Remote work opportunities have proven to be a silver lining of the Covid pandemic, bringing employees more flexibility and autonomy at work.
But on the other hand, many experience high anxiety levels working out of the office, thinking that their work is invisible. This attitude can lead to overworking and a constant need to be “available” and jump to every notification that they may get.
When employees feel pressured to complete set goals or urged to answer every email or Slack message instantly, they tend to multitask. They frequently shift their focus from meaningful work, bringing down their productivity in the long run.
If you run remote teams, you want to create a working environment that fosters high productivity. The first step towards achieving this goal is to eliminate the negative effects multitasking can have on employees’ productivity and performance.
Here, you’ll find effective ways to curb multitasking and show your employees how to use their work hours effectively, reach their goals, and feel more productive and confident about their achievements.
There are various simple techniques you can use to organize employees’ time better, curbing their need for multitasking. Timeboxing turns out to be one of the most effective.
Timeboxing can help your employees stay focused and get the job done faster. You create time boxes by making estimates about the time needed to complete a specific task. Advanced digital tools like remote work software can help you do this by tracking time spent on ongoing projects and tasks. You can use these track records to make data-based estimates regarding specific tasks, creating accurate time boxes for each task.
Each task should get a time box. Knowing how long they need to stay focused on a single piece of work will help your employees avoid multitasking and focus on deep work during a specific time box.
A Berkley research on productivity states that employees tend to be 43% more productive when they don’t have to juggle between different tasks and can focus on a single piece of work at a time.
There’s one significant difference between timeboxing and time blocking. With time blocking you tend to group similar tasks together, trying to complete them within a specific time block, instead of setting the expected time frame needed to complete a single task.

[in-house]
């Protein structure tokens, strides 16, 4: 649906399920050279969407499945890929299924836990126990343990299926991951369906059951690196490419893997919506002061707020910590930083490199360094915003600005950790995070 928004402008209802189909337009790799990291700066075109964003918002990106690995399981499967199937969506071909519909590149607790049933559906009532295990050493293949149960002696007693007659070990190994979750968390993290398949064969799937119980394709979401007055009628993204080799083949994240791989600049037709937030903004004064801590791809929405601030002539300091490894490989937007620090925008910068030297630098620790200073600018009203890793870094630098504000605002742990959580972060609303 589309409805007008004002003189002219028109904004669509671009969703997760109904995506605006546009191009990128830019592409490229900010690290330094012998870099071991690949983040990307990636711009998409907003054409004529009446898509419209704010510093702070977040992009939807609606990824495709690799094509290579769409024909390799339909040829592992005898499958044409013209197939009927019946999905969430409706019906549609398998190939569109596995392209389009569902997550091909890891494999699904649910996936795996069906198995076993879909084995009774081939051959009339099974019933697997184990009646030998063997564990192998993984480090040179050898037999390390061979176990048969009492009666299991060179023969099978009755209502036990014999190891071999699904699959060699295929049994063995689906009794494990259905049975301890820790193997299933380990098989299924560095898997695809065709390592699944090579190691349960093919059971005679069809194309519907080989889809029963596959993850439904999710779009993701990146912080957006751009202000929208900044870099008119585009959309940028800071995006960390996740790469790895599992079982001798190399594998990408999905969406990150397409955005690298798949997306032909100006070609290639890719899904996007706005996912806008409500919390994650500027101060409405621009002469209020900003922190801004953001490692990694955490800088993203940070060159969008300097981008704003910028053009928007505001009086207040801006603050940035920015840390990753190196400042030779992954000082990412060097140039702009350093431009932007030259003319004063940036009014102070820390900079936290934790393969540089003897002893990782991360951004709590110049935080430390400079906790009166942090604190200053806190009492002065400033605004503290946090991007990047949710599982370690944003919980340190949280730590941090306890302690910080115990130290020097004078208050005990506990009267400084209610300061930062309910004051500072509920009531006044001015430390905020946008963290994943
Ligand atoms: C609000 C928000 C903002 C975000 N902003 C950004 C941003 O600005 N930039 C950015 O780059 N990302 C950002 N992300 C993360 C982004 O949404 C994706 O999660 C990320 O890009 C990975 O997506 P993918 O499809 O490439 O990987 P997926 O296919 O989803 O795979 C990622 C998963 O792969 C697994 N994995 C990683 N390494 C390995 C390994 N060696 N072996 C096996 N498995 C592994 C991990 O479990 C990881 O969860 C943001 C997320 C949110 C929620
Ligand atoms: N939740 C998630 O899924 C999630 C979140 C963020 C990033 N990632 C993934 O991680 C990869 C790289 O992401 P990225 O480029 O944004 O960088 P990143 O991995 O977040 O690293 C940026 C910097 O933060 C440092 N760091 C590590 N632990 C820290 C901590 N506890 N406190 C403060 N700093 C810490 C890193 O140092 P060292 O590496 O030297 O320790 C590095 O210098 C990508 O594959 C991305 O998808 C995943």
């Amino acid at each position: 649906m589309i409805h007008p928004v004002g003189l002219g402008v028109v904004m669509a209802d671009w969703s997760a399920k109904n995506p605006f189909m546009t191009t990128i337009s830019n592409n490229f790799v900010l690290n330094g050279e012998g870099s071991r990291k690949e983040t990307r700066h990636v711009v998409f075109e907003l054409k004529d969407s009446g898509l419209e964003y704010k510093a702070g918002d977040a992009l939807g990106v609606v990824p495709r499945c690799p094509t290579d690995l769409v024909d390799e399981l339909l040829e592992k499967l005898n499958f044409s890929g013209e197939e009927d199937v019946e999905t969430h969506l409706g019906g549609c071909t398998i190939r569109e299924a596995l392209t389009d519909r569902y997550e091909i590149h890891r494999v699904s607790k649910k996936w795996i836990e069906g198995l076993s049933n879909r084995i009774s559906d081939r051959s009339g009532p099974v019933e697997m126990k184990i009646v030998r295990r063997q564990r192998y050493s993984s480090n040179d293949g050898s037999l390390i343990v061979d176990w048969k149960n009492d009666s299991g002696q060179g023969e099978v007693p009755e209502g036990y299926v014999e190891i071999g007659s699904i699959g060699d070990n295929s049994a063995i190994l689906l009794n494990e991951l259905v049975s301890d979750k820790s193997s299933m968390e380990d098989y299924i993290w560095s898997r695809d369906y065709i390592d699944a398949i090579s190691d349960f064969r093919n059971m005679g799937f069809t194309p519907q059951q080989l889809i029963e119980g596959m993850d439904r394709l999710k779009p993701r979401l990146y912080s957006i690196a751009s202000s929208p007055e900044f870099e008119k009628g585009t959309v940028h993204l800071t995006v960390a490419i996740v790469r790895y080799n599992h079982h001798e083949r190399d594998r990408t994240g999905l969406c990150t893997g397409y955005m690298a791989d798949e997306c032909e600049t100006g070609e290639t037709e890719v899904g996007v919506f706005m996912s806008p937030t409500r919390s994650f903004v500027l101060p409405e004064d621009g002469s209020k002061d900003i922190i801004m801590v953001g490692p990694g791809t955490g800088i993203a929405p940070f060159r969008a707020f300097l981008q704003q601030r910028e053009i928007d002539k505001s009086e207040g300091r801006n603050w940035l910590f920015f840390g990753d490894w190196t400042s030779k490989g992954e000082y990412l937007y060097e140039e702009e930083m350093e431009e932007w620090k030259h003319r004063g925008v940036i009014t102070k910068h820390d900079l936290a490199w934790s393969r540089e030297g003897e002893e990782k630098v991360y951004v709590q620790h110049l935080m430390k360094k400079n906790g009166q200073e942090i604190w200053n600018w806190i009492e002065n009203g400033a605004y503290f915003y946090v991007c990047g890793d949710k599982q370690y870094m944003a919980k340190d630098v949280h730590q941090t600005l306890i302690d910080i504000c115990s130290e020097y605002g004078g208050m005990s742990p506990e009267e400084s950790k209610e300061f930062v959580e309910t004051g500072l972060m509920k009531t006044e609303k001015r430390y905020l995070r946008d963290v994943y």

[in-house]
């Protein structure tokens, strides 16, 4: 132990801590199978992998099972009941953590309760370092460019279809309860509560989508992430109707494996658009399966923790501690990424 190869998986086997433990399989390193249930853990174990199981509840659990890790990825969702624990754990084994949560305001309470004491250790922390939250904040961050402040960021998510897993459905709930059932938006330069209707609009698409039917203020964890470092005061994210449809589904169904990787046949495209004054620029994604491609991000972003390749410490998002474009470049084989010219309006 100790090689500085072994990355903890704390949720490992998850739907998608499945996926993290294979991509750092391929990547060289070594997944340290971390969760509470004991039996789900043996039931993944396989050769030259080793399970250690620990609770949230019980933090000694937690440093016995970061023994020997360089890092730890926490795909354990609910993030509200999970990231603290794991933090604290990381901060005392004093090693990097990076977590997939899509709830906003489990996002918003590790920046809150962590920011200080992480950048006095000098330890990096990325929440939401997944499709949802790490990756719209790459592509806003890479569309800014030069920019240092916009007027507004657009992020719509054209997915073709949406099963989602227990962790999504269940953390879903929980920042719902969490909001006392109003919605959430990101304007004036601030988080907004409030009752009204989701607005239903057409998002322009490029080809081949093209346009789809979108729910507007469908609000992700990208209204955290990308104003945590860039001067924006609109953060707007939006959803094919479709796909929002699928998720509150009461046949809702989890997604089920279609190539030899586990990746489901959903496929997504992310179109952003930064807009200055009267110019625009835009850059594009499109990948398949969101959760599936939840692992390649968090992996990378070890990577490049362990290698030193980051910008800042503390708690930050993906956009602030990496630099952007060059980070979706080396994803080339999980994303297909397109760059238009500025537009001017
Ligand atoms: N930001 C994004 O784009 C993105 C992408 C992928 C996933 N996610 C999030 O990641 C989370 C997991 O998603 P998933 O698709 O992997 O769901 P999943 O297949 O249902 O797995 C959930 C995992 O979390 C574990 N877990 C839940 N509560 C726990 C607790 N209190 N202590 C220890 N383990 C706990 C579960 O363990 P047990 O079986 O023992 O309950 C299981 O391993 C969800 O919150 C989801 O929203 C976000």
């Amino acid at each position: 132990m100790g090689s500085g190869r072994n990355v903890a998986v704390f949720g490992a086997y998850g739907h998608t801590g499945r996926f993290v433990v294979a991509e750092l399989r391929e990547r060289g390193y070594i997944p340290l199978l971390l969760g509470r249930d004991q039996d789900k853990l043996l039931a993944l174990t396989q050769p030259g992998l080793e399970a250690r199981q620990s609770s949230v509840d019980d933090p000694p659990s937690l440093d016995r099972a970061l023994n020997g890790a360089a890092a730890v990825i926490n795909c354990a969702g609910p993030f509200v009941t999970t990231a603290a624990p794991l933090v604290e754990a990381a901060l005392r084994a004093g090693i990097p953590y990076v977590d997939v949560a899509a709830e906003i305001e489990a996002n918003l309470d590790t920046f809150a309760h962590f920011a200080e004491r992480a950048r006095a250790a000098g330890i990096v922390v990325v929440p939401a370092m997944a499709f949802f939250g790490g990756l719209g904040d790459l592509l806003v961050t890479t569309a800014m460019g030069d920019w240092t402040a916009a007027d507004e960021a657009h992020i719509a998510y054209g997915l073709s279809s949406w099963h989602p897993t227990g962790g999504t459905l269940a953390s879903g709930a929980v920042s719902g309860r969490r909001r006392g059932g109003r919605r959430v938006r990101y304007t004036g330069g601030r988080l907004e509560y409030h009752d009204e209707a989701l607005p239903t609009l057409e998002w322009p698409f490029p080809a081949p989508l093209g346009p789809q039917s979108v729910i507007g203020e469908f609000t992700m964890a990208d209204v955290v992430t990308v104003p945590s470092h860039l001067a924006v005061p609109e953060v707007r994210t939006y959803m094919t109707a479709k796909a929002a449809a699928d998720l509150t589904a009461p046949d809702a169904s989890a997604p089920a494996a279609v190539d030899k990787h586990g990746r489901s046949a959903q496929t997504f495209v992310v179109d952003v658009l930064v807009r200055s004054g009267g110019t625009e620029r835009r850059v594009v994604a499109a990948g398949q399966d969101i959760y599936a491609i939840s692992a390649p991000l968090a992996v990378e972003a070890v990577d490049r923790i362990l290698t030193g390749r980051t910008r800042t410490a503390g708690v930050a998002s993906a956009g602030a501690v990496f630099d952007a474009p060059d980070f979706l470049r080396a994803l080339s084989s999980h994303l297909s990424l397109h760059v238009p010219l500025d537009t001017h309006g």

This technique can help your employees battle the urge to multitask. Employees usually tend to jump and check every email or Slack they get, disrupting their workflow. Asana research shows that 80% of them work with their email tab constantly open.
You can lower this percentage by dedicating two-hour time blocks each day to handling emails and other communications, allowing your employees to dedicate the rest of their day to productive work, without feeling overwhelmed or stressed by constant interruptions.
The Pomodoro Technique
Many remote employees often skip breaks to stay on top of their workload and show managers that they are highly productive. This can lead to overworking, exhaustion, and even burnout which can affect their productivity and mental health alike.
If you want to avoid this grim scenario, try to show that taking breaks can be productive. This is what Pomodoro time-management technique is all about. It breaks work hours into 25-minute work sessions followed by 5-minute breaks. When you finish five Pomodoros, you can take a longer 20-minute break.
This technique is widely popular among employees because they can use these frequent short breaks to check on their emails, and social media feeds or to have a snack, leaving most of their time for uninterrupted work.
Multitasking, once considered a valuable skill has recently proven to be a distraction that affects employees’ focus and productivity. Luckily there are simple yet effective ways time management techniques that can help you and your remote teams become more time-efficient, dedicating time to focused creative work.